“Assuming those signals makes it to the finish, a dedicated production truck then produces a mobile show which is pushed via an additional satellite truck to the internet,” he explained. “From there it is distributed to thousands of servers around the world so that the mobile app in your hand can stream it in real-time. It’s a long broadcast chain with potentially multiple points of failure.”

While video may be one of the Tour Tracker’s chief draws, there are other types of data that his company folds into its mobile experience.

“Obviously GPS tracking is still core to our apps,” Padgett said. “Our early apps were tracking individual riders who had cellular devices on their bikes. The device called our servers every 60 seconds and we turned the location into distance travelled, speed, elevation, etc. We also pulled in heart rate, cadence and power from TDF riders in a partnership with SRM.”

Not that this futuristic advance in tech was always greeted warmly inside the peloton.

“I remember Levi Leipheimer dramatically ripped his GPS tracker off his bike and threw it to the ground on live TV during a particularly challenging stage,” he said. “We spent a fair amount of time afterwards trying to recover it.”

GPS tracking has been core to the Tour Tracker experience since it launched at the 2007 Amgen Tour of California (pictured).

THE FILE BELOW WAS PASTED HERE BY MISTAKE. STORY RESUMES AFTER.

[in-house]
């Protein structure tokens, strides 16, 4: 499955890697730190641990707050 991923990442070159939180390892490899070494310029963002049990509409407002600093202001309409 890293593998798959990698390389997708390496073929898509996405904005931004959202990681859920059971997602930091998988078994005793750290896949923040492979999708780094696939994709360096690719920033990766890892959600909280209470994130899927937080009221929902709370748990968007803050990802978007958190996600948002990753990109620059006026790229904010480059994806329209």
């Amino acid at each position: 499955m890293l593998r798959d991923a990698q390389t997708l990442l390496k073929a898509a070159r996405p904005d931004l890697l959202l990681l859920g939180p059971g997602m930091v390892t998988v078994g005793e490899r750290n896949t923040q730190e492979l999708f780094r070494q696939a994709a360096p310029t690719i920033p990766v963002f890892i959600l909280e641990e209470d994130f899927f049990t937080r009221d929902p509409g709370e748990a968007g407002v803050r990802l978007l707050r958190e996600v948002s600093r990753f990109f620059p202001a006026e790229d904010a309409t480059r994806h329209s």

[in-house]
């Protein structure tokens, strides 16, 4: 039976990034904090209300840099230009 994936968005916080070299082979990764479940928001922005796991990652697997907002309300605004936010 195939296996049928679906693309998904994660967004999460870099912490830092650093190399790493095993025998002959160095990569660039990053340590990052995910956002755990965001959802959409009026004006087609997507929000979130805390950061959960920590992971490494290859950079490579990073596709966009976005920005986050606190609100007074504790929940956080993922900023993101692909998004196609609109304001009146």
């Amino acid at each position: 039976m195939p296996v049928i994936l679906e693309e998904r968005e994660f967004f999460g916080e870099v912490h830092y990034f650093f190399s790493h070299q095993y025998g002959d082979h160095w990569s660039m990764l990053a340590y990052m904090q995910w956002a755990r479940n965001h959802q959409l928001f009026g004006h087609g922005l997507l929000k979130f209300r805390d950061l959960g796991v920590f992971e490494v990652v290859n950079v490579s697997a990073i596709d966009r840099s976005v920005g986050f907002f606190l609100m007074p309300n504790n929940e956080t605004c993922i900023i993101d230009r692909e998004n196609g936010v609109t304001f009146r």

Following the UCI’s mandate that, for “safety” reasons, riders couldn’t be individually tracked, the Tour Tracker opted to follow the model used by the Tour de France. In that scenario, race-sanctioned vehicles would position themselves in and around the peloton to determine rider locations. One advantage was those devices have longer battery life and provide updates to the broadcast compound every five seconds.

“In the past two years, thankfully, the UCI has opened up tracking again,” Padgett said. “So now some races are tracking individual riders and getting data off the bikes. So we’re right back to where we were in 2007, in that respect.”

But the news feeds inside Tour Tracker are just as critical. Official Tour de France apps, such as those Tour Tracker creates for NBC and SBS, pull commentary directly from ASO servers and then relay that information to the app. For the Tour Tracker’s Grand Tour app, Tour Tracker utilizes its own reporters to provide coverage. In either circumstance the feed is distributed to thousands of servers around the world for the apps to grab.

“Clara Beard, who is a former national cycling champion herself, is providing our Tour de France coverage this year. And watching her work is amazing. She puts together this up-to-the-minute commentary while listening to multiple audio feeds, watching multiple video screens and simultaneously monitoring social media. At the end of each stage she has to go hide away for an hour to recover.”